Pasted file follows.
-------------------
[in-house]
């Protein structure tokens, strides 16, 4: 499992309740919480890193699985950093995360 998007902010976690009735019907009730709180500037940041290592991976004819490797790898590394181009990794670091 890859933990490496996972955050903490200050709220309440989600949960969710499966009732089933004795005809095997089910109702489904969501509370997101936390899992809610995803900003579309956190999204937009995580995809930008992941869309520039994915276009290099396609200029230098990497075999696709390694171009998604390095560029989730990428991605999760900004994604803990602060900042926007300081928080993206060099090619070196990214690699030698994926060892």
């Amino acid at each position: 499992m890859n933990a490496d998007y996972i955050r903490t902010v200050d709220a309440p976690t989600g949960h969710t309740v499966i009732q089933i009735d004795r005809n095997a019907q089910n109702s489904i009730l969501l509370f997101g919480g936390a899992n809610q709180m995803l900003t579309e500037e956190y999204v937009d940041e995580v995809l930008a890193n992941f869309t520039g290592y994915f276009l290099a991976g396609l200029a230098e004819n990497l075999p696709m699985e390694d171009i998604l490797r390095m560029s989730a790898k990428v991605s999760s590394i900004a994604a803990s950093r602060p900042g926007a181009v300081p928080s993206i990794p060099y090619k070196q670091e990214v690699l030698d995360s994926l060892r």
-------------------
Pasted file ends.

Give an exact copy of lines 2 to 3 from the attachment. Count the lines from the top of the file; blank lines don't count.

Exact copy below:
């Protein structure tokens, strides 16, 4: 499992309740919480890193699985950093995360 998007902010976690009735019907009730709180500037940041290592991976004819490797790898590394181009990794670091 890859933990490496996972955050903490200050709220309440989600949960969710499966009732089933004795005809095997089910109702489904969501509370997101936390899992809610995803900003579309956190999204937009995580995809930008992941869309520039994915276009290099396609200029230098990497075999696709390694171009998604390095560029989730990428991605999760900004994604803990602060900042926007300081928080993206060099090619070196990214690699030698994926060892």
């Amino acid at each position: 499992m890859n933990a490496d998007y996972i955050r903490t902010v200050d709220a309440p976690t989600g949960h969710t309740v499966i009732q089933i009735d004795r005809n095997a019907q089910n109702s489904i009730l969501l509370f997101g919480g936390a899992n809610q709180m995803l900003t579309e500037e956190y999204v937009d940041e995580v995809l930008a890193n992941f869309t520039g290592y994915f276009l290099a991976g396609l200029a230098e004819n990497l075999p696709m699985e390694d171009i998604l490797r390095m560029s989730a790898k990428v991605s999760s590394i900004a994604a803990s950093r602060p900042g926007a181009v300081p928080s993206i990794p060099y090619k070196q670091e990214v690699l030698d995360s994926l060892r």